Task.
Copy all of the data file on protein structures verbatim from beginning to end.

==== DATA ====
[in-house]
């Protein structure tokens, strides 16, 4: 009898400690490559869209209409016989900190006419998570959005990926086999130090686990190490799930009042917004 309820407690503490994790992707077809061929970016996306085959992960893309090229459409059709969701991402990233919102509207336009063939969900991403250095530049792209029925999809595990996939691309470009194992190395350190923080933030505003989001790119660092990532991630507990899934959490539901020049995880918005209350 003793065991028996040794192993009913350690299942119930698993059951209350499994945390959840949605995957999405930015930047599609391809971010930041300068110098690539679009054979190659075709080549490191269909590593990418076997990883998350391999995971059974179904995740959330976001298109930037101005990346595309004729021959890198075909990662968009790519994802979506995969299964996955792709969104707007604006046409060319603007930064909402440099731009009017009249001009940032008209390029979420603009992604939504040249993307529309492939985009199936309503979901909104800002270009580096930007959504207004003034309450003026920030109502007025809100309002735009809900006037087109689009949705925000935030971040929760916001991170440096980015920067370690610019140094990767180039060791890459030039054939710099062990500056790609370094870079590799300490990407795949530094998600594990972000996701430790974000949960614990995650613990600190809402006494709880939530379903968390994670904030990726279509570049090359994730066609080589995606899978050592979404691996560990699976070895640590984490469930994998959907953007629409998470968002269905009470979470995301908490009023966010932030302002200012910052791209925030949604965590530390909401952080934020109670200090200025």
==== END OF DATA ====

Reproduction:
[in-house]
């Protein structure tokens, strides 16, 4: 009898400690490559869209209409016989900190006419998570959005990926086999130090686990190490799930009042917004 309820407690503490994790992707077809061929970016996306085959992960893309090229459409059709969701991402990233919102509207336009063939969900991403250095530049792209029925999809595990996939691309470009194992190395350190923080933030505003989001790119660092990532991630507990899934959490539901020049995880918005209350 003793065991028996040794192993009913350690299942119930698993059951209350499994945390959840949605995957999405930015930047599609391809971010930041300068110098690539679009054979190659075709080549490191269909590593990418076997990883998350391999995971059974179904995740959330976001298109930037101005990346595309004729021959890198075909990662968009790519994802979506995969299964996955792709969104707007604006046409060319603007930064909402440099731009009017009249001009940032008209390029979420603009992604939504040249993307529309492939985009199936309503979901909104800002270009580096930007959504207004003034309450003026920030109502007025809100309002735009809900006037087109689009949705925000935030971040929760916001991170440096980015920067370690610019140094990767180039060791890459030039054939710099062990500056790609370094870079590799300490990407795949530094998600594990972000996701430790974000949960614990995650613990600190809402006494709880939530379903968390994670904030990726279509570049090359994730066609080589995606899978050592979404691996560990699976070895640590984490469930994998959907953007629409998470968002269905009470979470995301908490009023966010932030302002200012910052791209925030949604965590530390909401952080934020109670200090200025």